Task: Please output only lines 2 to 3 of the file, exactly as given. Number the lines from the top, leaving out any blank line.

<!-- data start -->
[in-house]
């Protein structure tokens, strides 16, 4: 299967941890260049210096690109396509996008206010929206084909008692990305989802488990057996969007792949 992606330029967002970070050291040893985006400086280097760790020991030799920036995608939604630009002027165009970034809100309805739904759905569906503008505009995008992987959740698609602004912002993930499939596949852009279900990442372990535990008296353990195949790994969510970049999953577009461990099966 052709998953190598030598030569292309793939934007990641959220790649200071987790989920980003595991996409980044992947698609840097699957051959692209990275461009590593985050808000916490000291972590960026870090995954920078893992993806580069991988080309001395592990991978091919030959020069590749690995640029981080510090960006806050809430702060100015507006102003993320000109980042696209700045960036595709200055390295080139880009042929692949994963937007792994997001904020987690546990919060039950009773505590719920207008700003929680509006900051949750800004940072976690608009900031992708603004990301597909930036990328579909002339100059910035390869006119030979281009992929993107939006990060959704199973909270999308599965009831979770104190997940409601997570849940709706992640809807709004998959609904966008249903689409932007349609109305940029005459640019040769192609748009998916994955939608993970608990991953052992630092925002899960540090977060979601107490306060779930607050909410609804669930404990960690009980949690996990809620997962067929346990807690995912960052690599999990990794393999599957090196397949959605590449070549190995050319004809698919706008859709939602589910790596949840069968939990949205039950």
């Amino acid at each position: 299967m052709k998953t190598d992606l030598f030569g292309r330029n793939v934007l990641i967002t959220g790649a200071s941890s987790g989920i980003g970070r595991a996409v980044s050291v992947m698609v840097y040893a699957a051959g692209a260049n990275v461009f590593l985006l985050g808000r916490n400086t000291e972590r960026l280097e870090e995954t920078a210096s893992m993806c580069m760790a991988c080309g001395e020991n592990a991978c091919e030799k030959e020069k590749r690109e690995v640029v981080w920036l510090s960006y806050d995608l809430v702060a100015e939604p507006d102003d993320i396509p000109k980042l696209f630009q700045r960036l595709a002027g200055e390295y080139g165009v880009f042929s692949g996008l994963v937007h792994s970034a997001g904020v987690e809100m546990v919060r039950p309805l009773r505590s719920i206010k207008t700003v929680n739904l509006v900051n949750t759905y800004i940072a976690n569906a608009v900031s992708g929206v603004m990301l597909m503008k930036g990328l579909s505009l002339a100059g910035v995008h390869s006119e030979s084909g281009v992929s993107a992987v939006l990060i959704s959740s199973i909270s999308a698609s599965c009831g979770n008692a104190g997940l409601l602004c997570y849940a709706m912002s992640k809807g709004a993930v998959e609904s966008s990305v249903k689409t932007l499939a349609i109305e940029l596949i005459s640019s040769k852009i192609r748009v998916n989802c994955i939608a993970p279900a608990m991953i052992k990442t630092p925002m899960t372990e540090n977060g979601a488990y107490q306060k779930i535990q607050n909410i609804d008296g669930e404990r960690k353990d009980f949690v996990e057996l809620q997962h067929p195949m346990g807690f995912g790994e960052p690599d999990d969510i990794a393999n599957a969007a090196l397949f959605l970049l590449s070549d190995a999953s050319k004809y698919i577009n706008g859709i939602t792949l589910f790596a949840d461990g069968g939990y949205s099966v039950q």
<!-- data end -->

């Protein structure tokens, strides 16, 4: 299967941890260049210096690109396509996008206010929206084909008692990305989802488990057996969007792949 992606330029967002970070050291040893985006400086280097760790020991030799920036995608939604630009002027165009970034809100309805739904759905569906503008505009995008992987959740698609602004912002993930499939596949852009279900990442372990535990008296353990195949790994969510970049999953577009461990099966 052709998953190598030598030569292309793939934007990641959220790649200071987790989920980003595991996409980044992947698609840097699957051959692209990275461009590593985050808000916490000291972590960026870090995954920078893992993806580069991988080309001395592990991978091919030959020069590749690995640029981080510090960006806050809430702060100015507006102003993320000109980042696209700045960036595709200055390295080139880009042929692949994963937007792994997001904020987690546990919060039950009773505590719920207008700003929680509006900051949750800004940072976690608009900031992708603004990301597909930036990328579909002339100059910035390869006119030979281009992929993107939006990060959704199973909270999308599965009831979770104190997940409601997570849940709706992640809807709004998959609904966008249903689409932007349609109305940029005459640019040769192609748009998916994955939608993970608990991953052992630092925002899960540090977060979601107490306060779930607050909410609804669930404990960690009980949690996990809620997962067929346990807690995912960052690599999990990794393999599957090196397949959605590449070549190995050319004809698919706008859709939602589910790596949840069968939990949205039950």
């Amino acid at each position: 299967m052709k998953t190598d992606l030598f030569g292309r330029n793939v934007l990641i967002t959220g790649a200071s941890s987790g989920i980003g970070r595991a996409v980044s050291v992947m698609v840097y040893a699957a051959g692209a260049n990275v461009f590593l985006l985050g808000r916490n400086t000291e972590r960026l280097e870090e995954t920078a210096s893992m993806c580069m760790a991988c080309g001395e020991n592990a991978c091919e030799k030959e020069k590749r690109e690995v640029v981080w920036l510090s960006y806050d995608l809430v702060a100015e939604p507006d102003d993320i396509p000109k980042l696209f630009q700045r960036l595709a002027g200055e390295y080139g165009v880009f042929s692949g996008l994963v937007h792994s970034a997001g904020v987690e809100m546990v919060r039950p309805l009773r505590s719920i206010k207008t700003v929680n739904l509006v900051n949750t759905y800004i940072a976690n569906a608009v900031s992708g929206v603004m990301l597909m503008k930036g990328l579909s505009l002339a100059g910035v995008h390869s006119e030979s084909g281009v992929s993107a992987v939006l990060i959704s959740s199973i909270s999308a698609s599965c009831g979770n008692a104190g997940l409601l602004c997570y849940a709706m912002s992640k809807g709004a993930v998959e609904s966008s990305v249903k689409t932007l499939a349609i109305e940029l596949i005459s640019s040769k852009i192609r748009v998916n989802c994955i939608a993970p279900a608990m991953i052992k990442t630092p925002m899960t372990e540090n977060g979601a488990y107490q306060k779930i535990q607050n909410i609804d008296g669930e404990r960690k353990d009980f949690v996990e057996l809620q997962h067929p195949m346990g807690f995912g790994e960052p690599d999990d969510i990794a393999n599957a969007a090196l397949f959605l970049l590449s070549d190995a999953s050319k004809y698919i577009n706008g859709i939602t792949l589910f790596a949840d461990g069968g939990y949205s099966v039950q």